Project+Management+UG

2 3 4 an integrated approach identifying project

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Unformatted text preview: gn-Build Design-Bid-Build Owner Owner Owner Owner Design --Builderr Design Builde A/E A/E Subcontractors Subcontractors A/E A/E Contractor Contractor Sub Sub Key Point #3 Choice in Risk Allocation Responsibility for Risk By Law Statutes Regulations Common Law By Contract Risk Shifting Insurance By Default Denial of Responsibility Acceptance of Responsibility Fair Allocation of Risk 9Which Party can best control risk 9Which party can best finance the risk 9Which party can best manage the risk 9Which party can more easily accept the consequence of risk Risk Matrix Risks Owner Architect/Eng ineer Contractor Subcontractor Injury to contractor’s employees General Liability or owner’s protective Professional liability or general liability Workers’ compensation General Liability Injury to subcontractor’s employees General liability or Professional owners protective liability or general liability General liability Workers’ compensation Injury to general public General liability or Professional owner’s protective liability or general liability General liability General liability Physical damage to project during construction Builder’s risk Professional liability or general liability Builder’s risk Builder’s Risk Physical damage to project after construction Property policy Professional liability General liability (completed operations) General liability (completed operations Approaches to Avoid and Reduce Claims y Realistic Contractual Allocation of Risks y Match Risk Allocation to Compensation y Dispute Prevention through Incentive Programs y Use Integrated Programs to Protect all Parties Key Point #4 Economical Solutions for Construction Risks Allocation of Insurance-Related Risks & Costs: Strategies Construction Industry Institute Study (1993) y Invest in Loss Control and Safety Programs y Limited Indemnity by Contractors y Less Insurance, More Risk Management y Controlled Insurance Programs – Not New. What is New is increasing Utilization Key Point #5 Controlled Insurance Programs (CIP’s) Definition of Wrap-Up: (or CIP, CCIP, DCIP, OCIP) y The purchase of the following insurance coverages by one entity for all firms working at the jobsite(s): y Workers’ Compensation y General and Umbrella Liability y Professional Liability y Builders’ Risk y Professional coverage begins when design starts, others when construction starts and all continue for three to five years after completion Owner- or Contractor-Controlled Insurance Program y Wrap-up Advantages y Cost Savings y Control y Public Relations Wrap-up Feasibility Bid Reductions Wrap – Up Cost $5 MM $1.5-3 MM Wrap-Up vs. Conventional $23.5 MM Construction Hard Costs $100,000,000 Cost Savings Key Point #6 Project Professional Policies Pitfalls in Professional Liability Insurance y Problems – Low, Aggregated Limits y Solutions y Good certificate of insurance backed by contract requirements y Buy project professional insurance on larger projects y Buy owners’ protective insurance Owner’s Protective Professional Liability: Sample Program Design Firm Primary Limits Typical Professional Liability Limits Project No. 1 Project No. 2 Owners Protective Professional Liability Sample Program $16 $14 $12 $10M aggregate limit excess of Each individual underlying policy Design Firm Primary Limits $10 $8 $6 $4 $2 $0 Arch.#1 Soils Eng. #2 Project No. 1 Interiors #3 Arch. #4 Eng. #5 Project No. 2 Landscape #6 Political Risk Modeling Expropriation P8 P4 P9 Coup Ideology A No compensation P5 P1 Compensation No Expropriation Coup Ideology B Expropriation P10 P6 P11 P7 P2 No Expropriation Compensation No compensation P3 Stability Probability of Expropriation without compensation = P1xP4xP9 + P2xP6xP11 MIT OpenCourseWare http://ocw.mit.edu 1.040 Project Management Spring 2009 For information about citing these materials or our Terms of Use, visit: http://ocw.mit.edu/terms. Project Uncertainty Management Management Based on Presentation given by Based Dr. Oddmund Granli Dr. Fred Moavenzadeh Department of Civil and Environmental Engineering Spring 2009 Project Uncertainty Management Project A gradual change in how we define projects gradual From risk management towards uncertainty From management Towards life cycle management Towards Towards a holistic approach Towards Focus on value creation Focus From risk management towards uncertainty management management A number of different definitions of number risk and uncertainty are currently being used The term ”Risk” is considered and The perceived as a negative outcome and contains elements of fear. Project Organization and Contracts Contracts Uncertainty, (Risk and opportunities) Uncertainty Ability to predict outcome of parameters or foresee events that may impact the project. Uncertainties have a defined range of possible outcomes described by functions reflecting the probability for each outcome. Uncertainty functions can describe discrete events or continuous ranges of outcomes. Risk Possible negative outcome expressed by probabilit...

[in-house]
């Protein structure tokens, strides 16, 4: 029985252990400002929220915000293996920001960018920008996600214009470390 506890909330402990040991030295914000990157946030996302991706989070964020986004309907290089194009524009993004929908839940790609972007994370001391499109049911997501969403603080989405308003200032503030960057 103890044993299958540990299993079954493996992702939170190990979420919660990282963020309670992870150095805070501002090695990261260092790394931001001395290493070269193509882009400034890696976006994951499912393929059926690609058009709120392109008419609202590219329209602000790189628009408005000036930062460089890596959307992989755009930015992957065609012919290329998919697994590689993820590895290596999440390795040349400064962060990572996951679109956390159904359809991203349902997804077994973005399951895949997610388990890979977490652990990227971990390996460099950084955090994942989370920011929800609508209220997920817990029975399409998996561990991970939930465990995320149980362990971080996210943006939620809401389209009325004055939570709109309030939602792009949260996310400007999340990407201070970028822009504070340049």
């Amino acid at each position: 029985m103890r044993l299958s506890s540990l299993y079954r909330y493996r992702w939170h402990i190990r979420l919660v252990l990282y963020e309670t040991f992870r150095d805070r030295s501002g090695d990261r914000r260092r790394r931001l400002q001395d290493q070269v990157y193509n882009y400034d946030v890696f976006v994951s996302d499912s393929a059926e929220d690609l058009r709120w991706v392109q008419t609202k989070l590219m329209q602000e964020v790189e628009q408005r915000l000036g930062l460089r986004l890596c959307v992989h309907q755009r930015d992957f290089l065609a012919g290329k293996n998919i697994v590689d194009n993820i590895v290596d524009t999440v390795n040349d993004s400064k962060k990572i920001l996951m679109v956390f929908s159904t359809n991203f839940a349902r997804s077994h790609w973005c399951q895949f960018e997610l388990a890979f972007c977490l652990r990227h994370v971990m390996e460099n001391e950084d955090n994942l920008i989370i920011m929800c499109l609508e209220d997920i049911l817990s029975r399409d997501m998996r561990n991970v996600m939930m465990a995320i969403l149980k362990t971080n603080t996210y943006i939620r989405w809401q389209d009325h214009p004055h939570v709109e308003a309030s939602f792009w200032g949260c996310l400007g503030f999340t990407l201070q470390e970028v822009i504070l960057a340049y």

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This note was uploaded on 07/25/2012 for the course ECON 111 taught by Professor King during the Spring '12 term at CSU Bakersfield.

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